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Fire Extinguisher Servicing & Installation

Types

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There are five main types of fire extinguisher. Each is designed to cope with a specific fire hazard, but some are combination and can be used for more than one type of fire. 


  • WATER is used for Class A fires which involve common hazards such as wood, straw, paper and coal.
  • FOAM can be used for Class A fires but is also suitable for use with a Class B fire (flammable liquids) so it can tackle petrol and paints.
  • CO2 (carbon dioxide) can be used for electrical hazards and can also tackle flammable liquids under Class B risks.
  • POWDER is suitable for many different types of fires so it is good for premises where there could be fires involving flammable liquids, gas or electrical fires as well as Class A fires.
  • WET CHEMICAL is designed specifically for fires involving cooking oil and fat (such as chip pan or deep fryer incidents) but it is also effective with Class A fires.

How many?

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The number will depend on the size of your premises and whether yours is a low or high risk business.

As a general rule, in a low risk workplace an employee should be within 30 metres of a fire extinguisher. It is best to site them close to potential fire risk and at room exit doors and stairways.

It’s important that employees can get hold of an extinguisher quickly so if possible, mount them on the wall or on a stand with an identification sign above so that they can be seen clearly.

Make sure that staff know where the extinguishers are, that they are trained to use them and ensure that someone has responsibility for checking them regularly (in case they have been stolen or tampered with.)

Most types of extinguisher need to be discharged and refilled at certain intervals. Again, as a rule of thumb, extinguishers should be visually inspected regularly – around once a month – and tested or serviced each year.

It is an employer’s responsibility to ensure that they are maintained and ready to be used if needed.

Regulations

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Regulations relating to fire safety in the UK changed in 2006 when the Regulatory Reform (Fire Safety) Order 2005 came into effect. It brought together all fire safety legislation into one single order.

And it made business owners and managers responsible for carrying out a fire safety risk assessment and implementing and maintaining a fire management plan.

All businesses, however small, must carry out a fire risk assessment and decide on fire detection, alert and equipment needed although in a very small workplace, such as a shop or two person office, the fire warning system could be as simple as someone shouting “Fire!”

The Order does not specify minimum fire safety measures (but remember that your industry may be covered by other legislation covering minimum provision.) However, you could be prosecuted if you fail to protect your staff and an insurance company could refuse to pay for damage if it could have been prevented by proper safety measures or equipment.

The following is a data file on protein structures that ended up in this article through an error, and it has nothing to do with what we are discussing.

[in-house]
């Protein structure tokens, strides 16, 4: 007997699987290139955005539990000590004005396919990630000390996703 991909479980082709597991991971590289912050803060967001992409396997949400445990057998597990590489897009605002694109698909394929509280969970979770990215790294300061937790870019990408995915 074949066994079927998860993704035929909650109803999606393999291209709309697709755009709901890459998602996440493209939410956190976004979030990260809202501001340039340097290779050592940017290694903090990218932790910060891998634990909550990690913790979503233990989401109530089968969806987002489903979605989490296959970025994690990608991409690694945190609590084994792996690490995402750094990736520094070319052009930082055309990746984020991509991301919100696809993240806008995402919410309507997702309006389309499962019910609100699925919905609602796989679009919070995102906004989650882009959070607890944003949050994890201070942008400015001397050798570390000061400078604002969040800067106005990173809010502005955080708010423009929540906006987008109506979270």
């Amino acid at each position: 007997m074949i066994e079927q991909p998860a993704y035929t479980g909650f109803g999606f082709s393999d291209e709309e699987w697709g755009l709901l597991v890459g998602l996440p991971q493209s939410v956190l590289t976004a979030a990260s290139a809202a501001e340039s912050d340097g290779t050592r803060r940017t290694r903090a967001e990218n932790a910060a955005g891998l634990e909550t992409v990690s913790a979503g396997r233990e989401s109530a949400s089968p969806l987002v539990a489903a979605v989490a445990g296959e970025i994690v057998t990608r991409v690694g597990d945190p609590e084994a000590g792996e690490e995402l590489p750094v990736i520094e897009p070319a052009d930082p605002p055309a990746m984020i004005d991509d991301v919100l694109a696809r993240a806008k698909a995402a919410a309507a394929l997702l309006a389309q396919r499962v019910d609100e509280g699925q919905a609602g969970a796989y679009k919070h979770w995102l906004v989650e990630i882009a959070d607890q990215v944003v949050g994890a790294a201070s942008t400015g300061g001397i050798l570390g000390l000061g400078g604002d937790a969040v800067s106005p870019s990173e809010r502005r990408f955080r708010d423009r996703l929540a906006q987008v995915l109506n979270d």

Employers who would like help in carrying out a risk assessment or have any doubts about their fire policy – such as the correct number of extinguishers to buy - should take professional advice from us. 

Fire Risk Assessments

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Overview

From 1st October 2006 The Regulatory Reform (Fire Safety) Order 2005 requires the Responsible Person (RP) of any non domestic premises to carry out a fire risk assessment, including measures to reduce or eliminate the risk of fire, and identify persons at risk. Where there are 5 or more employees, a record must be kept of significant findings and a definition of a Responsible Person is contained in the above Order.

There are official guidance documents on www.gov.uk which will assist you in conducting a fire risk assessment.

Where the RP does not have control of all parts of the building and it is shared with other persons, they should be informed of significant risks identified. The person who does have control (landlord, owner, or other employer etc.) has a responsibility to make sure the regulations are complied with, in the parts they control. This may require communication and cooperation between parties to ensure coordination of fire safety provisions, fire fighting measures, evacuation procedures etc.

Knowledge & Experience Required

Each RP must consider his or her own circumstances and capabilities in respect of the risk assessment process. Nobody knows as much about the business/activities as the RP but if the RP is not confident in his or her own ability to complete their fire safety risk assessment then they can arrange for a suitably qualified or experienced person to complete the assessment on their behalf.

Objectives

  • Identify fire hazards and people at risk and to remove or reduce the risk of those hazards causing harm to as low as is reasonably practicable;
  • Determine what fire safety measures and management policies are necessary to ensure the safety of people in the building should fire occur by:
    • Reducing the probability of a fire starting.
    • Ensuring that all occupants are alerted and can leave the premises safely its the event of a fire.
    • Limiting the effects should a fire occur.

Fire Alarms

Fire Alarm Servicing

If you have a fire alarm in place it must be serviced in accordance with BS5839. This involves 2 services per annum, one of which will include a 3 hour emergency light test if fitted.

Prices

Prices vary depending on the size of the site. Please call or message for a quote.

Price List


prices exclude VAT